Does 2008 Cooling Mean an End to Global Warming? - Opposing Views

Does 2008 Cooling Mean an End to Global Warming?

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Cooler North American temperatures in 2008 resulted from a strong
natural effect, and the overall warming trend that has been observed
since 1970 is likely to resume, according to university and NOAA
scientists.

“Our work shows that there can be cold periods,
but that does not mean the end of global warming. The recent coolness
was caused by transitory natural factors that temporarily masked the
human-caused signal,” said Judith Perlwitz, lead author of the study
and a researcher with the Cooperative Institute for Research
Environmental Sciences, and NOAA Earth System Research Laboratory, both in Boulder, Colo. The paper will be published Dec. 8 in Geophysical Research Letters.

Using
computer-generated models as well as observations, the team analyzed
causes for climate variations in the recent decades. Special emphasis
was given to the reasons for North American coolness in 2008. The
research is an exercise in climate attribution, a scientific process
for identifying the sources of observed climate and weather patterns.
Climate attribution is a vital part of NOAA’s climate services.

“We
found that North American coolness resulted from a strong bout of
naturally caused cooling in the tropical and northeastern Pacific sea
surface temperatures,” said Martin Hoerling, a NOAA meteorologist and
co-author. “This illustrates how regional patterns can vary independent
of the overall global average. In 2008, global land temperatures were
the sixth warmest on record, whereas it was the coldest year in North
America since 1996.”

The analysis included historical data and
climate model simulations that were conducted in the U.S. and
internationally. The science team discerned both natural and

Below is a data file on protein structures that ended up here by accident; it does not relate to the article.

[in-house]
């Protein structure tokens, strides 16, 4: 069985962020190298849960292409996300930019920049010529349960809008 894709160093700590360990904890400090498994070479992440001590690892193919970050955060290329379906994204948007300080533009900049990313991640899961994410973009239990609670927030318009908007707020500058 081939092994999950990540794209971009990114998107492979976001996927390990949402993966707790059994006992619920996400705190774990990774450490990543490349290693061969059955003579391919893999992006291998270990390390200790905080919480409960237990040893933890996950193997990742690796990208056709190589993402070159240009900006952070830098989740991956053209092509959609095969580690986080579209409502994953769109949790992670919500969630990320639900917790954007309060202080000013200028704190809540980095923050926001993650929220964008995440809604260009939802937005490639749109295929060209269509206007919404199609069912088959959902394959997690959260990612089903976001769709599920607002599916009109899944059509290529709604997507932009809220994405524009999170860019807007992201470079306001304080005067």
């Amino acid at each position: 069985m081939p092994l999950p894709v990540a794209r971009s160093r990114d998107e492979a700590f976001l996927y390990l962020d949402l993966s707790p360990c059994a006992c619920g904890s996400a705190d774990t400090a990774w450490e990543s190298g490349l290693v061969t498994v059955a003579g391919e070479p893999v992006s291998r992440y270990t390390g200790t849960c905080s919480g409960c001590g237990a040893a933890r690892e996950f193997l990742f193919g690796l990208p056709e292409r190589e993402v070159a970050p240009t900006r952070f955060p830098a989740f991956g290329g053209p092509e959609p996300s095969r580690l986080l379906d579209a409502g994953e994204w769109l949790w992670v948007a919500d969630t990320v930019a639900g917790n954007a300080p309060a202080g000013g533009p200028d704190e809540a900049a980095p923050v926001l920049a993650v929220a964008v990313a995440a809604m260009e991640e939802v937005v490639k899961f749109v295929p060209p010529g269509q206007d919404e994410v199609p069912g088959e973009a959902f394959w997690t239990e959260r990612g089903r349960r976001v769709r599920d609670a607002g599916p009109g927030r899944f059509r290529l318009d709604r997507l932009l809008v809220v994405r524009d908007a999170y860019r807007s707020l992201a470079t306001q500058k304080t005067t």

human-caused influences for 2008.

“North American temperatures
would have been considerably colder in 2008 had there been no
human-induced warming influence present,” Perlwitz said.

The
scientists conclude that the North American temperatures are likely to
resume increasing again, and do not see the recent coolness as an
emerging downward trend.

“Our work shows the importance of
the role of natural climate variability in temporarily masking or
enhancing human-induced climate change. Through diagnosis, we ensure
that natural changes, when occurring, are not misunderstood to mean
that climate change is either not happening or is happening more
intensely than the expected human influence,” said Arun Kumar, a NOAA
meteorologist and co-author.

Authors of A strong bout of natural cooling in 2008
are Judith Perlwitz, Cooperative Institute for Research in
Environmental Sciences, Boulder, Colo., and NOAA Earth System Research
Laboratory, Boulder, Colo.; Martin Hoerling, NOAA Earth System Research
Laboratory, Boulder, Colo.; Jon Eischeid and Taiyi Xu, both of the
Cooperative Institute for Research in Environmental Sciences, Boulder,
Colo., and NOAA Earth System Research Laboratory, Boulder, Colo.; and
Arun Kumar, NOAA Climate Prediction Center, Camp Springs, Md.

The work was funded by the NOAA Climate Program Office.

NOAA understands and predicts changes in the Earth's environment, from
the depths of the ocean to the surface of the sun, and conserves and
manages our coastal and marine resources.

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